Aoyama HShirato HTago MNakagawa KToyoda THatano K: Stereotactic radiosurgery plus whole-brain radiation therapy vs stereotactic radiosurgery alone for treatment of brain metastases: a randomized controlled trial. JAMA 295:248324912006

  • 2

    Bakoyannis GTouloumi G: Practical methods for competing risks data: a review. Stat Methods Med Res 21:2572722012

  • 3

    Chang WSKim HYChang JWPark YGChang JH: Analysis of radiosurgical results in patients with brain metastases according to the number of brain lesions: is stereotactic radiosurgery effective for multiple brain metastases? Clinical article. J Neurosurg 113:Suppl73782010

  • 4

    Cox DR: Regression models and life tables. J R Stat Soc B 34:1872201972

  • 5

    D'Agostino RB Jr: Propensity score methods for bias reduction in the comparison of a treatment to a non-randomized control group. Stat Med 17:226522811998

  • 6

    DiLuna MLKing JT JrKnisely JPSChiang VL: Prognostic factors for survival after stereotactic radiosurgery vary with the number of cerebral metastases. Cancer 109:1351452007

  • 7

    Fine JPGray RJ: A: proportional hazards model for the subdistribution of a competing risk. J Am Stat Assoc 94:4965091999

  • 8

    Gaspar LScott CRotman MAsbell SPhillips TWasserman T: Recursive partitioning analysis (RPA) of prognostic factors in three Radiation Therapy Oncology Group (RTOG) brain metastases trials. Int J Radiat Oncol Biol Phys 37:7457511997

  • 9

    Gooley TALeisenring WCrowley JStorer BE: Estimation of failure probabilities in the presence of competing risks: new representations of old estimators. Stat Med 18:6957061999

  • 10

    Grandhi RKondziolka DPanczykowski DMonaco EAKano HNiranjan A: Stereotactic radiosurgery using the Leksell Gamma Knife Perfexion unit in the management of patients with 10 or more brain metastases. Clinical article. J Neurosurg 117:2372452012

  • 11

    Gray RJ: A class of K-sample tests for comparing the cumulative incidence of a competing risk. Ann Stat 16:114111541988

  • 12

    Hanssens PKarlsson BYeo TTChou NBeute G: Detection of brain micrometastases by high-resolution stereotactic magnetic resonance imaging and its impact on the timing of and risk for distant recurrences. Clinical article. J Neurosurg 115:4995042011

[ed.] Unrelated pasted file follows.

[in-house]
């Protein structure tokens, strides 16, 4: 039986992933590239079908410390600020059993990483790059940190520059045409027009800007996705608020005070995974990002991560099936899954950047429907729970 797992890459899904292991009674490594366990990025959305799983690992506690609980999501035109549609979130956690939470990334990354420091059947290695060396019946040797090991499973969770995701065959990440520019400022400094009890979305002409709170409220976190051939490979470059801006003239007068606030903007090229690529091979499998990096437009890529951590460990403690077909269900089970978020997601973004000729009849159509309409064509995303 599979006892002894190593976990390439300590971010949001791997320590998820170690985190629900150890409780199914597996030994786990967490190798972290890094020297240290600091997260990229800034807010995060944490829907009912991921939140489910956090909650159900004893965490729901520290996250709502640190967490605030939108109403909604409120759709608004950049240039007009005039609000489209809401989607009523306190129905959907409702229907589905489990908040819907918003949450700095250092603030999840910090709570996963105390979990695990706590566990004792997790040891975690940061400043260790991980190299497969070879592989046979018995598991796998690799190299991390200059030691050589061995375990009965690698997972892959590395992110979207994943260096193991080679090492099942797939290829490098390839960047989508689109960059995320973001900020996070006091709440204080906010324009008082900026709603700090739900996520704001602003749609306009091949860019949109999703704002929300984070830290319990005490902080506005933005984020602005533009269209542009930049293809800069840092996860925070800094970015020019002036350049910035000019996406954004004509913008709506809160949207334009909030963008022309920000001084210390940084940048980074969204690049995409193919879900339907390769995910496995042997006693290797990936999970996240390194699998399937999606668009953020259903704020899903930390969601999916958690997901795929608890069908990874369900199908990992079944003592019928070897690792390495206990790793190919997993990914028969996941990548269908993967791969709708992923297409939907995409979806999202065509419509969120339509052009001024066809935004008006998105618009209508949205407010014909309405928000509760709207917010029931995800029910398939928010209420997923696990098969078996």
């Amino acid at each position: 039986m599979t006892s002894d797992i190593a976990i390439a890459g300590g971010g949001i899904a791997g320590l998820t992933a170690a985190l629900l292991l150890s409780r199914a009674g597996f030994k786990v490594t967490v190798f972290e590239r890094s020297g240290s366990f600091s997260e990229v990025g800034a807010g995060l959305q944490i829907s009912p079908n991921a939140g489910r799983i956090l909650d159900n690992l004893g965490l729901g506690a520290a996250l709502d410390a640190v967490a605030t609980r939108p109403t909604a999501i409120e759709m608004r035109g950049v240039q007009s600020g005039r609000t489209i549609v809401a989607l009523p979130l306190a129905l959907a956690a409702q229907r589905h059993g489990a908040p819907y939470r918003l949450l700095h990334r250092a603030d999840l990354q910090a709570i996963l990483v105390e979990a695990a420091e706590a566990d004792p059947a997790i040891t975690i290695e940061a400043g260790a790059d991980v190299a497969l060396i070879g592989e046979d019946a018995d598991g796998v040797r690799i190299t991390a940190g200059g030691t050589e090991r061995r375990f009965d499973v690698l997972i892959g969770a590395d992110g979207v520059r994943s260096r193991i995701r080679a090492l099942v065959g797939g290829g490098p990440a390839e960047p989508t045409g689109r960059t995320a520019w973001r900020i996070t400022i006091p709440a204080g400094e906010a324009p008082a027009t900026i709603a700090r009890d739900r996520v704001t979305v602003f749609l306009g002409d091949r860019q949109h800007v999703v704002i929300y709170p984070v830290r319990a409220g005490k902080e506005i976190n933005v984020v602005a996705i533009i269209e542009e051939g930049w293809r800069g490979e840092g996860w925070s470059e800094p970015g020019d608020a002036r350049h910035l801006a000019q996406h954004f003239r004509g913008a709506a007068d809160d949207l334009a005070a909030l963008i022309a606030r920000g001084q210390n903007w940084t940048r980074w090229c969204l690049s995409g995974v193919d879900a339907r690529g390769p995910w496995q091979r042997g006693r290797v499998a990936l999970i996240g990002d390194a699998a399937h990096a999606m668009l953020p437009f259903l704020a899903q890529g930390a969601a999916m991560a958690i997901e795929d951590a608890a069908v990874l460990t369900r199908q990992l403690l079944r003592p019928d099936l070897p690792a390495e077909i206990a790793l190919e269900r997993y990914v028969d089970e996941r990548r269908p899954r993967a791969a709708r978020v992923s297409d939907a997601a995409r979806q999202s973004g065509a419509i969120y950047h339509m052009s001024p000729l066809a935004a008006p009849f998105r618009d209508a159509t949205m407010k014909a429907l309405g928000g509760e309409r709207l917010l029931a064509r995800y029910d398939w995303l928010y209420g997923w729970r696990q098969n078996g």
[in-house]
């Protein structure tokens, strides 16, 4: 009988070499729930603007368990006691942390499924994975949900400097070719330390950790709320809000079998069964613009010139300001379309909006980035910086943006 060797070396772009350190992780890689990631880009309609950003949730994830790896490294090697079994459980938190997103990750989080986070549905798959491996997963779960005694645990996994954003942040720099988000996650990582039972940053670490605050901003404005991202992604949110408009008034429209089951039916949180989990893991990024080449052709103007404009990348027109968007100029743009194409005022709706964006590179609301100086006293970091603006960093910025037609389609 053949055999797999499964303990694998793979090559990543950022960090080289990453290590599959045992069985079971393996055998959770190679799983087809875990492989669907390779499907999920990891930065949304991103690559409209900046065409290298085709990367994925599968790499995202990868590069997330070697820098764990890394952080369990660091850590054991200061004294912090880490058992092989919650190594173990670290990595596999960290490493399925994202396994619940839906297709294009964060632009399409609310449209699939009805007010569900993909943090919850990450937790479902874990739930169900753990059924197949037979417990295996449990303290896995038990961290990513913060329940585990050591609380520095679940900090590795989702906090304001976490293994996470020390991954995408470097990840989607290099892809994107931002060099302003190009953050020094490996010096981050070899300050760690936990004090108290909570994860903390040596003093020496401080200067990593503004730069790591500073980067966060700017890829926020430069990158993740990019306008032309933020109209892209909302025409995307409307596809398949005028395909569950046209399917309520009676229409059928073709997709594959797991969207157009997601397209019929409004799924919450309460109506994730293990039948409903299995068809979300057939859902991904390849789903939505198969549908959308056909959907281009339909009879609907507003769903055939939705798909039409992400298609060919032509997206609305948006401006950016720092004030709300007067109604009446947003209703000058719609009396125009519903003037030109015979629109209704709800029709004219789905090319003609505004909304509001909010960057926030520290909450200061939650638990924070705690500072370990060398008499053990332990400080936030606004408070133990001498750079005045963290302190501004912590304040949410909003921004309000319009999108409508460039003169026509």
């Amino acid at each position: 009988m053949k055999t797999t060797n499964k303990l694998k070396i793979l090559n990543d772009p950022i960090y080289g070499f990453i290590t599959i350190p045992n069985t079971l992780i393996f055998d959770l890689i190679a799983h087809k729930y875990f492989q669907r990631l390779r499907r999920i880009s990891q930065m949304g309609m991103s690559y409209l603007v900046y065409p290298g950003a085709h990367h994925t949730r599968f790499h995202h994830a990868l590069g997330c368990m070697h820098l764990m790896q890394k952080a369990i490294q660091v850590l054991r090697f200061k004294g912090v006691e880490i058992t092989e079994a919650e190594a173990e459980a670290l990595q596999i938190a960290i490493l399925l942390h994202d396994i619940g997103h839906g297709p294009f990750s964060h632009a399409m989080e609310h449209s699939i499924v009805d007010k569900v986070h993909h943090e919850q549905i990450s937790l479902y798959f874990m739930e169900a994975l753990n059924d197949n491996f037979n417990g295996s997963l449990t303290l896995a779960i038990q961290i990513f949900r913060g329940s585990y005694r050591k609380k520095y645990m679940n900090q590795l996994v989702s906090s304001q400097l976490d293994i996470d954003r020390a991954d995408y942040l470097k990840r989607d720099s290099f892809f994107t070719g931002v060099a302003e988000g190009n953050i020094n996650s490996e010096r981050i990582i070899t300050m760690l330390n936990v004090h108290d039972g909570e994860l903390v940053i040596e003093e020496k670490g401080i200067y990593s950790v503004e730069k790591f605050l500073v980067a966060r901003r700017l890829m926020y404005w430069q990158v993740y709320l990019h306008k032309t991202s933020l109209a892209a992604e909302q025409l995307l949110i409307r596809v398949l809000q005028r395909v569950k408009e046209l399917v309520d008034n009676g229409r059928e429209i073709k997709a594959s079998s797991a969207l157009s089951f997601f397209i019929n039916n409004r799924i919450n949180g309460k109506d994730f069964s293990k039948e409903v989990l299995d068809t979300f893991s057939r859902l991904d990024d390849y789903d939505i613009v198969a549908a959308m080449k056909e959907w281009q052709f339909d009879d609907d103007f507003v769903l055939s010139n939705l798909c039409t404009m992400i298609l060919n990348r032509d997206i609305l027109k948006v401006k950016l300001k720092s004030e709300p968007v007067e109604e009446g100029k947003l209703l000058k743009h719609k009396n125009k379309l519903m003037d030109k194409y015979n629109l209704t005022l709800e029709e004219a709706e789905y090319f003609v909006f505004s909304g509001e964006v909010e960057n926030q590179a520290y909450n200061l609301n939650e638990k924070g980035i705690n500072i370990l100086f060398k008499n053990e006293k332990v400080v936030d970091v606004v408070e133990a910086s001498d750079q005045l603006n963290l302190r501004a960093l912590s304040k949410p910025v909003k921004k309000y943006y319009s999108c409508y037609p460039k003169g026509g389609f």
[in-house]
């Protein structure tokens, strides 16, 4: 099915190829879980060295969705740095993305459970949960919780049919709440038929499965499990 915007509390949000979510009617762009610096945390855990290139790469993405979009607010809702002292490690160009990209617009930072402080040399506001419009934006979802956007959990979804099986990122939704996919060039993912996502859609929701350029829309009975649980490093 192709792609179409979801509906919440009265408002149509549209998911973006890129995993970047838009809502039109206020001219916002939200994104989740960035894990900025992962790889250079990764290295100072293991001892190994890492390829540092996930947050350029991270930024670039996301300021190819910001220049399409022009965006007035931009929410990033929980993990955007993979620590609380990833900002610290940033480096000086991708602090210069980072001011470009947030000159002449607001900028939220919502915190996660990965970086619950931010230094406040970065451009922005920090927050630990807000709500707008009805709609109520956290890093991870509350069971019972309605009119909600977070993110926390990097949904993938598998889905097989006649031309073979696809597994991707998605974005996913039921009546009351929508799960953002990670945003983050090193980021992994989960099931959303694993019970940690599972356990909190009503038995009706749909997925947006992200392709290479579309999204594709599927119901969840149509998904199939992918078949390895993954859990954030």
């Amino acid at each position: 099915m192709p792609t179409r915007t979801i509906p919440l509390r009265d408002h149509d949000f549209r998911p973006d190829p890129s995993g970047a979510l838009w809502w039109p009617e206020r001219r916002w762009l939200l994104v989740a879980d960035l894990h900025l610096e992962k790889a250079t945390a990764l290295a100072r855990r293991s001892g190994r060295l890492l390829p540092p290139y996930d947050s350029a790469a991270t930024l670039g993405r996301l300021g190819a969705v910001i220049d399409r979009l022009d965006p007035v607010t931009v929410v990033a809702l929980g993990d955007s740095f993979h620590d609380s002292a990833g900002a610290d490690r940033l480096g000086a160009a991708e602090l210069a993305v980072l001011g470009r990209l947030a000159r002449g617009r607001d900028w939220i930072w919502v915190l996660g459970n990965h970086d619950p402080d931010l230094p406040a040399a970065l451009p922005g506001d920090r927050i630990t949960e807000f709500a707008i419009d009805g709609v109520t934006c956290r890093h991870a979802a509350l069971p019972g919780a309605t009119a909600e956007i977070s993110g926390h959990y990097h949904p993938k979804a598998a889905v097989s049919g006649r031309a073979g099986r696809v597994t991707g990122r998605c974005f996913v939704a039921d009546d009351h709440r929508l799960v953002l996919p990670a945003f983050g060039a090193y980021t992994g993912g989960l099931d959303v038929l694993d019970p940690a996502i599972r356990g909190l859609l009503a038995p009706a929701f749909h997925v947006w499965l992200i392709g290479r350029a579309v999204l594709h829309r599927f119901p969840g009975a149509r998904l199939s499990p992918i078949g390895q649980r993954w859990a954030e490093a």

• 13

    Hayashi MYamamoto MNishimura CSatoh H: Do recent advances in MR technologies contribute to better gamma knife radiosurgery treatment results for brain metastases?. Neuroradiol J 20:4814902007

  • 14

    Hunter GKSuh JHReuther AMVogelbaum MABarnett GHAngelov L: Treatment of five or more brain metastases with stereotactic radiosurgery. Int J Radiat Oncol Biol Phys 83:139413982012

  • 15

    Kano HKondziolka DLobato-Polo JZorro OFlickinger JCLunsford LD: T1/T2 matching to differentiate tumor growth from radiation effects after stereotactic radiosurgery. Neurosurgery 66:4864922010

  • 16

    Kaplan ELMeier P: Nonparametric estimation from incomplete observations. J Am Stat Assoc 53:4574811958

  • 17

    Karlsson BHanssens PWolff RSöderman MLindquist CBeute G: Thirty years' experience with Gamma Knife surgery for metastases to the brain. Clinical article. J Neurosurg 111:4494572009

  • 18

    Karnofsky DABuechenal JHThe clinical evaluation of chemotherapeutic agents in cancer. MacLeod CM: Evaluation of Chemotherapeutic Agent New YorkColumbia University Press1949. 191205

  • 19

    Kim CHIm YSNam DHPark KKim JHLee JI: Gamma knife radiosurgery for ten or more brain metastases. J Korean Neurosurg Soc 44:3583632008

  • 20

    Knisely JPSYamamoto MGross CPCastrucci WAJokura HChiang VLS: Radiosurgery alone for 5 or more brain metastases: expert opinion survey. Clinical article. J Neurosurg 113:Suppl84892010

  • 21

    Linskey MEAndrews DWAsher ALBurri SHKondziolka DRobinson PD: The role of stereotactic radiosurgery in the management of patients with newly diagnosed brain metastases: a systematic review and evidence-based clinical practice guideline. J Neurooncol 96:45682010

  • 22

    Nariai TTanaka YWakimoto HAoyagi MTamaki MIshiwata K: Usefulness of L-[methyl-11C] methionine-positron emission tomography as a biological monitoring tool in the treatment of glioma. J Neurosurg 103:4985072005

  • 23

    Matsuo MMiwa KShinoda JKako NNishibori HSakurai K: Target definition by C11-methionine-PET for the radiotherapy of brain metastases. Int J Radiat Oncol Biol Phys 74:7147222009

  • 24

    Radiation Therapy Oncology Group: Cooperative Group Common Toxicity Criteria (http://www.rtog.org/ResearchAssociates/AdverseEventReporting/CooperativeGroupCommonToxicityCriteria.aspx) [Accessed March 18 2013]

  • 25

    Rosenbaum PRRubin DB: The central role of the propensity score in observational studies for causal effects. Biometrika 70:41551983

  • 26

    Satagopan JMBen-Porat LBerwick MRobson MKutler DAuerbach AD: A note on competing risks in survival data analysis. Br J Cancer 91:122912352004

  • 27

    Serizawa THirai TNagano OHiguchi YMatsuda SOno J: Gamma knife surgery for 1–10 brain metastases without prophylactic whole-brain radiation therapy: analysis of cases meeting the Japanese prospective multi-institute study (JLGK0901) inclusion criteria. J Neurooncol 98:1631672010

  • 28